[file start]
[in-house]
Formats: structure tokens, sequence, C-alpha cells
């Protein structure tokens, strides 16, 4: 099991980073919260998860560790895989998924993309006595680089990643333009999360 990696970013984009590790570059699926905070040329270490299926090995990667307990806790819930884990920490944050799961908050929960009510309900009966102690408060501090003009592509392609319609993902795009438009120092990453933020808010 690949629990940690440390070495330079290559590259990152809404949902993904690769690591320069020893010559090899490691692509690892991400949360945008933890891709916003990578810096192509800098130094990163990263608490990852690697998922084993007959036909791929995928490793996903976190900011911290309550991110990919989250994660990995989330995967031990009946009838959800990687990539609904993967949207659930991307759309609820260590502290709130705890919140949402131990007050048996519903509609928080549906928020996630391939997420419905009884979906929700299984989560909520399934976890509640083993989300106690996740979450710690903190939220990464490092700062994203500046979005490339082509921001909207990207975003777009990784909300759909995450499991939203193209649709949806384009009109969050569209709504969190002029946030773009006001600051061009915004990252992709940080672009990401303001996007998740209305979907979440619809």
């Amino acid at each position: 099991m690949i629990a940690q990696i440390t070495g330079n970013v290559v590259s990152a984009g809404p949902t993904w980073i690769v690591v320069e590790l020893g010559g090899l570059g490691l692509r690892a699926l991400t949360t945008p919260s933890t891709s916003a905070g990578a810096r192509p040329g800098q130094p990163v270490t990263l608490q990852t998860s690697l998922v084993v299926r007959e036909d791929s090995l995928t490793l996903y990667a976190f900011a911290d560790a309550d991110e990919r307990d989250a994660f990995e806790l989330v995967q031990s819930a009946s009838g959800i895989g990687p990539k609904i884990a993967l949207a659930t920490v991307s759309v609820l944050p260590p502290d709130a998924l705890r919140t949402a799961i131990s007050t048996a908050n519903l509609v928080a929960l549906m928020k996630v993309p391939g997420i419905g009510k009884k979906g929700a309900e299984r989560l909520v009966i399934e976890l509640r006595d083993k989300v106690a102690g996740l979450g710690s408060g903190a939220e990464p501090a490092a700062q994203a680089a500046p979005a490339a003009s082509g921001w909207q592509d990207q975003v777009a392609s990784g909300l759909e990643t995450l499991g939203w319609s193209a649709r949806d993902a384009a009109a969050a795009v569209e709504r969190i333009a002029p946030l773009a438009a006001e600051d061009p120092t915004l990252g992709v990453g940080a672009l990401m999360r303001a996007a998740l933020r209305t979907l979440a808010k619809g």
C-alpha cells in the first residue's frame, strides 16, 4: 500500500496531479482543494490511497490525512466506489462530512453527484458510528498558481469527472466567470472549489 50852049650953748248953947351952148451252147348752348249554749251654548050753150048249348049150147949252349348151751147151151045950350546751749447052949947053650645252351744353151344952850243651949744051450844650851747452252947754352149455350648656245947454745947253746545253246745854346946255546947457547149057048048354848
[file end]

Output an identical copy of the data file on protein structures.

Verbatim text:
[in-house]
Formats: structure tokens, sequence, C-alpha cells
């Protein structure tokens, strides 16, 4: 099991980073919260998860560790895989998924993309006595680089990643333009999360 990696970013984009590790570059699926905070040329270490299926090995990667307990806790819930884990920490944050799961908050929960009510309900009966102690408060501090003009592509392609319609993902795009438009120092990453933020808010 690949629990940690440390070495330079290559590259990152809404949902993904690769690591320069020893010559090899490691692509690892991400949360945008933890891709916003990578810096192509800098130094990163990263608490990852690697998922084993007959036909791929995928490793996903976190900011911290309550991110990919989250994660990995989330995967031990009946009838959800990687990539609904993967949207659930991307759309609820260590502290709130705890919140949402131990007050048996519903509609928080549906928020996630391939997420419905009884979906929700299984989560909520399934976890509640083993989300106690996740979450710690903190939220990464490092700062994203500046979005490339082509921001909207990207975003777009990784909300759909995450499991939203193209649709949806384009009109969050569209709504969190002029946030773009006001600051061009915004990252992709940080672009990401303001996007998740209305979907979440619809």
């Amino acid at each position: 099991m690949i629990a940690q990696i440390t070495g330079n970013v290559v590259s990152a984009g809404p949902t993904w980073i690769v690591v320069e590790l020893g010559g090899l570059g490691l692509r690892a699926l991400t949360t945008p919260s933890t891709s916003a905070g990578a810096r192509p040329g800098q130094p990163v270490t990263l608490q990852t998860s690697l998922v084993v299926r007959e036909d791929s090995l995928t490793l996903y990667a976190f900011a911290d560790a309550d991110e990919r307990d989250a994660f990995e806790l989330v995967q031990s819930a009946s009838g959800i895989g990687p990539k609904i884990a993967l949207a659930t920490v991307s759309v609820l944050p260590p502290d709130a998924l705890r919140t949402a799961i131990s007050t048996a908050n519903l509609v928080a929960l549906m928020k996630v993309p391939g997420i419905g009510k009884k979906g929700a309900e299984r989560l909520v009966i399934e976890l509640r006595d083993k989300v106690a102690g996740l979450g710690s408060g903190a939220e990464p501090a490092a700062q994203a680089a500046p979005a490339a003009s082509g921001w909207q592509d990207q975003v777009a392609s990784g909300l759909e990643t995450l499991g939203w319609s193209a649709r949806d993902a384009a009109a969050a795009v569209e709504r969190i333009a002029p946030l773009a438009a006001e600051d061009p120092t915004l990252g992709v990453g940080a672009l990401m999360r303001a996007a998740l933020r209305t979907l979440a808010k619809g």
C-alpha cells in the first residue's frame, strides 16, 4: 500500500496531479482543494490511497490525512466506489462530512453527484458510528498558481469527472466567470472549489 50852049650953748248953947351952148451252147348752348249554749251654548050753150048249348049150147949252349348151751147151151045950350546751749447052949947053650645252351744353151344952850243651949744051450844650851747452252947754352149455350648656245947454745947253746545253246745854346946255546947457547149057048048354848